Nine hundred gallons of gas was loaded topside in designated SO F storage facilities. This gas would be capable of supporting more than 30 missions/sorties. This capacity allows OHIO to plan for multiple sorties and backups, giving the Special Operating Forces much more flexibility than previous classes of subs.
Eight missile tubes were loaded out with SOF canisters. Total capacity is more than 2 – 18 wheel trailers. As part of this load out, more than 6,000 cubic feet of SOF ammunition was loaded. Missile tubes 5 and 6 were specially modified with magazine sprinkler systems to hold this ammunition. Due to the design of the missile tubes, the Special Forces can access their gear and munitions from internal to the ship. The canisters were loaded in Pearl and flown into theater and then loaded on OHIO in Guam. The munitions canisters were loaded with equipment in Guam after the canisters were loaded on the ship.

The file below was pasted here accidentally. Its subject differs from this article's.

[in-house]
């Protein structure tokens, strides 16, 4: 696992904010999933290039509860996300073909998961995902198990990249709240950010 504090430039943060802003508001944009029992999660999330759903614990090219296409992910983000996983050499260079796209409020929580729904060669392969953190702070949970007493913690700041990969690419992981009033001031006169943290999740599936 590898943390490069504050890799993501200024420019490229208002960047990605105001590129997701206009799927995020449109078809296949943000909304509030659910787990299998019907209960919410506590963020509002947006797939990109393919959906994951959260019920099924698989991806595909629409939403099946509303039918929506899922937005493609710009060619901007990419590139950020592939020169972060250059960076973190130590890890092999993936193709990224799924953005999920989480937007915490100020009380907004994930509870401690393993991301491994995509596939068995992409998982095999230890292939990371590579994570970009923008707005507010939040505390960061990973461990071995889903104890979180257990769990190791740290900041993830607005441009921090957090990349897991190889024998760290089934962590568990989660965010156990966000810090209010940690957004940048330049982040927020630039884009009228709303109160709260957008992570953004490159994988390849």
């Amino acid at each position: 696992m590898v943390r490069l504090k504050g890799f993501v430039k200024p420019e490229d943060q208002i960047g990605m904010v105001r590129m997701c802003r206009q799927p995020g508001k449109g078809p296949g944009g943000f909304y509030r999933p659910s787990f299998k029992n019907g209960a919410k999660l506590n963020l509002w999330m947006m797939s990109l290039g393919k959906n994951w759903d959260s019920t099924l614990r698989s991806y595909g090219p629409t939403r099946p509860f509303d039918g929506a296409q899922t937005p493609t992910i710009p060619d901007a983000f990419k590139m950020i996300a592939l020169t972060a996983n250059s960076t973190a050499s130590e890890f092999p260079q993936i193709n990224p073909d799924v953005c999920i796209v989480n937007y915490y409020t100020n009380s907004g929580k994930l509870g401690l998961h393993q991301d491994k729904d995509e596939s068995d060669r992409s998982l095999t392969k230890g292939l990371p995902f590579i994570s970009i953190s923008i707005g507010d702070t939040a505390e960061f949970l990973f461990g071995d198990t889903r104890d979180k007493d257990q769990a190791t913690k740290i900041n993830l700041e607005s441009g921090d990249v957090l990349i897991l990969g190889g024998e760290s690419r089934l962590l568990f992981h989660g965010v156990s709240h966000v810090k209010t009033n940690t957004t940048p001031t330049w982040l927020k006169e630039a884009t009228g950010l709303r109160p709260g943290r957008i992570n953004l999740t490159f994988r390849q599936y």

OHIO deployed initially from Bangor with 2 dry deck shelters. One was off loaded and replaced with the Advanced Seal Delivery Vehicle in Guam due to mission requirements .
Pictures of the ASDS being loaded on a Los Angeles Class submarine can give an appreciation for its size.
The SSGN can carry one of each vehicle topside. Note that the first I 0 tubes are blocked when the vehicles are loaded. Tomahawks could be loaded under the ASDS but in OHIO’s case, the tubes were loaded with SOF gear to support multiple sorties.
Before OHIO left Bangor, a large diameter UUV was loaded. This UUV was specially designed to search and map mine fields. The UUV is linked back to OHIO’s navigation and fire control systems to allow for remote identification of minefields.